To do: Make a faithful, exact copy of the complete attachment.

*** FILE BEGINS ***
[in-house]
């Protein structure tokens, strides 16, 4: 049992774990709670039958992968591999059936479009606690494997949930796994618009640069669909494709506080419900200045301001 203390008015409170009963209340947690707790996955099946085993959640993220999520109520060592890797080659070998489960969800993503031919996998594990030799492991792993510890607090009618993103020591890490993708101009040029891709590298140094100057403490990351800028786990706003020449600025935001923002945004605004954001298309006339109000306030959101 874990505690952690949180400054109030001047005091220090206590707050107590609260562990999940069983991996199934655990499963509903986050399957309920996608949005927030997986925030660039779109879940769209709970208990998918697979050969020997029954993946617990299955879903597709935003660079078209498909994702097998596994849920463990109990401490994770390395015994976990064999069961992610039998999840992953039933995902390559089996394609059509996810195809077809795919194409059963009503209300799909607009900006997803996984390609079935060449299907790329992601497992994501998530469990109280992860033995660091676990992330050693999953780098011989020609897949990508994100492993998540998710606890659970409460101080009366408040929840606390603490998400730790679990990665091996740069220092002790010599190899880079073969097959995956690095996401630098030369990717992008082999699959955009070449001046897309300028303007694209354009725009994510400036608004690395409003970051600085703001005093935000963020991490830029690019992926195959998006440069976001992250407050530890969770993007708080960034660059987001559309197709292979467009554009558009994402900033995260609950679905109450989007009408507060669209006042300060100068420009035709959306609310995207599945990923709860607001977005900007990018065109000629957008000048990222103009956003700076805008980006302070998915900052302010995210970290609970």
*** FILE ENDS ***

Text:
[in-house]
């Protein structure tokens, strides 16, 4: 049992774990709670039958992968591999059936479009606690494997949930796994618009640069669909494709506080419900200045301001 203390008015409170009963209340947690707790996955099946085993959640993220999520109520060592890797080659070998489960969800993503031919996998594990030799492991792993510890607090009618993103020591890490993708101009040029891709590298140094100057403490990351800028786990706003020449600025935001923002945004605004954001298309006339109000306030959101 874990505690952690949180400054109030001047005091220090206590707050107590609260562990999940069983991996199934655990499963509903986050399957309920996608949005927030997986925030660039779109879940769209709970208990998918697979050969020997029954993946617990299955879903597709935003660079078209498909994702097998596994849920463990109990401490994770390395015994976990064999069961992610039998999840992953039933995902390559089996394609059509996810195809077809795919194409059963009503209300799909607009900006997803996984390609079935060449299907790329992601497992994501998530469990109280992860033995660091676990992330050693999953780098011989020609897949990508994100492993998540998710606890659970409460101080009366408040929840606390603490998400730790679990990665091996740069220092002790010599190899880079073969097959995956690095996401630098030369990717992008082999699959955009070449001046897309300028303007694209354009725009994510400036608004690395409003970051600085703001005093935000963020991490830029690019992926195959998006440069976001992250407050530890969770993007708080960034660059987001559309197709292979467009554009558009994402900033995260609950679905109450989007009408507060669209006042300060100068420009035709959306609310995207599945990923709860607001977005900007990018065109000629957008000048990222103009956003700076805008980006302070998915900052302010995210970290609970």